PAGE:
My biggest customers are in financial services and insurance, so are also fairly conservative. Insurance, in particular, tends to adopt technology at the very end of adoption tail. I have seen a couple of factors that can impact a slower-moving adoption of any sort of technology, not just BPMS: first, if they just can’t do business the old way any more, and have to adopt the new technology. An example of this was a business process outsourcer for back-office mutual fund transactions that started losing bids for new work because it was actually written into the RFP that they had to have “imaging and workflow” technology rather than paper-based processes. Secondly, if they can’t change quickly enough to be competitive in the market, which is usually the case when many other of their competitors have already started using the technology. So, yes, it does come down to a solid ROI and some peer success stories, but in many cases, the ROI is one of survival rather than just incremental efficiency improvements.

Large scale organizations tend to have multiple BPM / workflow engines. What insights can you share to make these different engines in different organizational BUs into an enterprise BPM capability?

Every large organization that I work with has multiple BPMS, and this is a problem that they struggle with constantly. Going back to the first question, you need to think about both sides of BPM: it’s the management discipline and methodology, then it’s the technology.  The first of these, which is arguably the one with the biggest impact, is completely independent of the specific BPMS that you’re using: it’s about getting the organization oriented around processes, and understanding how the end-to-end business processes relate to the strategic goals. Building a common BPM CoE for the enterprise can help to bring all of these things together, including the expertise related to the multiple BPM products. By bringing them together, it’s possible to start looking at the target use cases for each of the systems currently in use, and selecting the appropriate system for each new implementation. Eventually, this may lead to some systems being replaced to reduce the number of BPMS used in the organization overall, but I rarely see large enterprises without at least two different BPMS in use, so don’t be fanatical about getting it down to a single system.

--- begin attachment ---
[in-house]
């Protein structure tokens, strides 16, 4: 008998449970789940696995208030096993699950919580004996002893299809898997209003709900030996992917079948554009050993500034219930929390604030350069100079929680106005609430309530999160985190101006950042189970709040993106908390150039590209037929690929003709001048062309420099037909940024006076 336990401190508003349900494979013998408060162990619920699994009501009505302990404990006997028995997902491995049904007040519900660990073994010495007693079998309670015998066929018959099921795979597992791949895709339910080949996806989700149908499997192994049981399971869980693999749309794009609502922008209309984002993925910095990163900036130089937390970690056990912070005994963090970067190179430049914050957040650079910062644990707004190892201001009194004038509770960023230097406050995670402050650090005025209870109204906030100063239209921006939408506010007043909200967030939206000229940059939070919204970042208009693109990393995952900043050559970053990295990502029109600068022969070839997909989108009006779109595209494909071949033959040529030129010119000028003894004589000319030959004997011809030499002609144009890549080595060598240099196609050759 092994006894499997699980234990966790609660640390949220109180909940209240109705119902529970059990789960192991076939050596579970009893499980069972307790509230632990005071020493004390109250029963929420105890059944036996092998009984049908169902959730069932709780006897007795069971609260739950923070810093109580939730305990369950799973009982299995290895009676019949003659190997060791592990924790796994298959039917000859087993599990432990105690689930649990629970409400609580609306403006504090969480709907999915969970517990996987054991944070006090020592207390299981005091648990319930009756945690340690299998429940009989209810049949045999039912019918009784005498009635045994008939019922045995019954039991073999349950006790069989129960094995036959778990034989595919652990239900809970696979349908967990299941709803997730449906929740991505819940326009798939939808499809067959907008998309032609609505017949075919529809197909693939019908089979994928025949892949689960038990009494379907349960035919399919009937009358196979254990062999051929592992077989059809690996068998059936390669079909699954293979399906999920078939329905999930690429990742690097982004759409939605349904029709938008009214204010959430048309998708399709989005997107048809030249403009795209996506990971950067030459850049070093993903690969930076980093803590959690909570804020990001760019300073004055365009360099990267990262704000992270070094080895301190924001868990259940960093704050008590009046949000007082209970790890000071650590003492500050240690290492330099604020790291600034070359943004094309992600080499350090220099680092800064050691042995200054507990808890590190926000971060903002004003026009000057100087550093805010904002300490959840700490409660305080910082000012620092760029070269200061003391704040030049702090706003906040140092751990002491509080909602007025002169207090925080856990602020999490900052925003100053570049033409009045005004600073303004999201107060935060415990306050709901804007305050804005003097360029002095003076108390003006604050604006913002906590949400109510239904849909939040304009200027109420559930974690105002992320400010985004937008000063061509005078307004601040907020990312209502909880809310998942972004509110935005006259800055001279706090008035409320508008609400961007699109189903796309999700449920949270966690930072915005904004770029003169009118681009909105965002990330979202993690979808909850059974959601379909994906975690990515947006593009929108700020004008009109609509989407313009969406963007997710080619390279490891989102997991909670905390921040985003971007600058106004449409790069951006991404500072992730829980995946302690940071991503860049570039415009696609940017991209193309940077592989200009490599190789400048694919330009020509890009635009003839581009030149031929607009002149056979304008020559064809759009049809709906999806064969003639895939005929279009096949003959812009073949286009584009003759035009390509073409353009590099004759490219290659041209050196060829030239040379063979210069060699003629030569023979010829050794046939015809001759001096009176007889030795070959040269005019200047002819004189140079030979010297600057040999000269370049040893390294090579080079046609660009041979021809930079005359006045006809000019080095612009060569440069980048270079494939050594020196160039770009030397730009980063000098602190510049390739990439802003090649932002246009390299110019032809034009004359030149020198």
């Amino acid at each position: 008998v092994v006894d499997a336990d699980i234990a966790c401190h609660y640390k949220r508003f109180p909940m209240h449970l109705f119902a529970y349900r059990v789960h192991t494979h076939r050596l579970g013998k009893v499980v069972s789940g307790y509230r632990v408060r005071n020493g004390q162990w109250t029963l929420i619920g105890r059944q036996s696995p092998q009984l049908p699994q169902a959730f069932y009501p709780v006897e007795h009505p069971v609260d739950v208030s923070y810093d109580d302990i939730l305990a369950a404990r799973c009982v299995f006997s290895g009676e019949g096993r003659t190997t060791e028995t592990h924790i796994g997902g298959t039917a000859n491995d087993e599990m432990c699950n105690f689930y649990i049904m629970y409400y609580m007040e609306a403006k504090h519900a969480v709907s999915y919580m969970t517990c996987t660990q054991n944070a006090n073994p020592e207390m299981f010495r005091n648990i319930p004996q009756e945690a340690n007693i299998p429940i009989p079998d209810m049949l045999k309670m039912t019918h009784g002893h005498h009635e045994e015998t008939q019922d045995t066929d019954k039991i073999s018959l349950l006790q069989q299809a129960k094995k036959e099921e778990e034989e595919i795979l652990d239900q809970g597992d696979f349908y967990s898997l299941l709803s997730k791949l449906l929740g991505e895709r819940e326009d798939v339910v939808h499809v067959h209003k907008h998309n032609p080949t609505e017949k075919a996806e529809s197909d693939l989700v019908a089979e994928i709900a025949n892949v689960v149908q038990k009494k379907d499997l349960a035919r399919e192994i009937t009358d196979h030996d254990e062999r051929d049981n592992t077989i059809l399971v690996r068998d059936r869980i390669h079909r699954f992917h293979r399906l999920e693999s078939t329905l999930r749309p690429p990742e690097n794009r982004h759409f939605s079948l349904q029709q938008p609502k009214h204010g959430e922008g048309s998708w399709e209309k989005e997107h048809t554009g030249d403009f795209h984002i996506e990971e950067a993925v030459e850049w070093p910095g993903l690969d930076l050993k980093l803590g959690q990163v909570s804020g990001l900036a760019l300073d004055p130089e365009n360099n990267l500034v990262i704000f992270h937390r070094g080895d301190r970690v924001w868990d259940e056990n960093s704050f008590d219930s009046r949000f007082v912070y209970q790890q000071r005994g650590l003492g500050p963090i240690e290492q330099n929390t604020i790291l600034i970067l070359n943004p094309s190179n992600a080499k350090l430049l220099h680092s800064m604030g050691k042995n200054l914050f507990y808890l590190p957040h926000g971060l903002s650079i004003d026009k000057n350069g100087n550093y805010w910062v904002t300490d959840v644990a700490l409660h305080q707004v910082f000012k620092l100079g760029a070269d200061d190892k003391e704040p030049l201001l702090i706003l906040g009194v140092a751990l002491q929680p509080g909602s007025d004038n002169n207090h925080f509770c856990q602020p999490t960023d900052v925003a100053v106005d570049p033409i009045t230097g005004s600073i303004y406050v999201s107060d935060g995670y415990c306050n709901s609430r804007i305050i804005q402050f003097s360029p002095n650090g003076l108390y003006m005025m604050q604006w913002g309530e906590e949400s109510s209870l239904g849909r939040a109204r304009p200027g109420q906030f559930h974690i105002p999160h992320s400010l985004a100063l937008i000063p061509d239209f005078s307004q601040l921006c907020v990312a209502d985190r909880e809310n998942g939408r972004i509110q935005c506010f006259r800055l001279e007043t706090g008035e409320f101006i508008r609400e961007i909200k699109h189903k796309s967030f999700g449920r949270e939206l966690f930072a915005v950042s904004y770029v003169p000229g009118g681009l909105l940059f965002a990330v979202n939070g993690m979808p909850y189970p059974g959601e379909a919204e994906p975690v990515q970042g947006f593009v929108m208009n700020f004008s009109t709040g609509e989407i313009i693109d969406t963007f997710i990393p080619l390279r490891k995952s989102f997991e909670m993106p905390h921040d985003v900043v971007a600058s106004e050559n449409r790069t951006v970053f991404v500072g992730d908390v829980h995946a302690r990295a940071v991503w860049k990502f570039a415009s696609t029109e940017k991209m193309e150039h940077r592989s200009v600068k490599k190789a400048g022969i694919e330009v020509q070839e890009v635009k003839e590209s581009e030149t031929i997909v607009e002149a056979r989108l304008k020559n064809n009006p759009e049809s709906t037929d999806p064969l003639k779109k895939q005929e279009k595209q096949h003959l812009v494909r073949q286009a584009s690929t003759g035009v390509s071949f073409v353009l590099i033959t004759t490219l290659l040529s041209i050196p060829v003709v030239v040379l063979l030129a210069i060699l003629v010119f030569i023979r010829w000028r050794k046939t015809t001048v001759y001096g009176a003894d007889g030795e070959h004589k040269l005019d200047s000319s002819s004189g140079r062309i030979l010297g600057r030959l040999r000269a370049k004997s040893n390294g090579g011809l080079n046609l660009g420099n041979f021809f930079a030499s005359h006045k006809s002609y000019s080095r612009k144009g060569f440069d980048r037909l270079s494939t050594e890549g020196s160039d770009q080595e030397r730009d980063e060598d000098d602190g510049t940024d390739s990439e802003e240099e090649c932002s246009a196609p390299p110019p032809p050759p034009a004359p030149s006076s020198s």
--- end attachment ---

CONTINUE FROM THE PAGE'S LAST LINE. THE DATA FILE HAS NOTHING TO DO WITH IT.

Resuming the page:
Typically what is the best order to implement ; first BPM and last SOA or vice versa.

I recommend a hybrid approach rather than purely top-down (BPM first) or bottom-up (SOA first). First, do an inventory in your environment for existing services, since there will almost always be some out there, even if just in your packaged applications such as ERP. While is this happening, start your BPM initiative by setting the goals and doing some top-down process modeling. Assuming that you have a particular process in mind for implementation, do the more detailed process design for that, taking advantage of any services that you have discovered, and identifying what other services need to be created. If possible, implement the process even without the services: it will be no worse from an efficiency standpoint than your current manual process, and will provide a framework both for adding services later and for process monitoring. As you develop the services for integration and automation, replace the manual steps in the process with the services.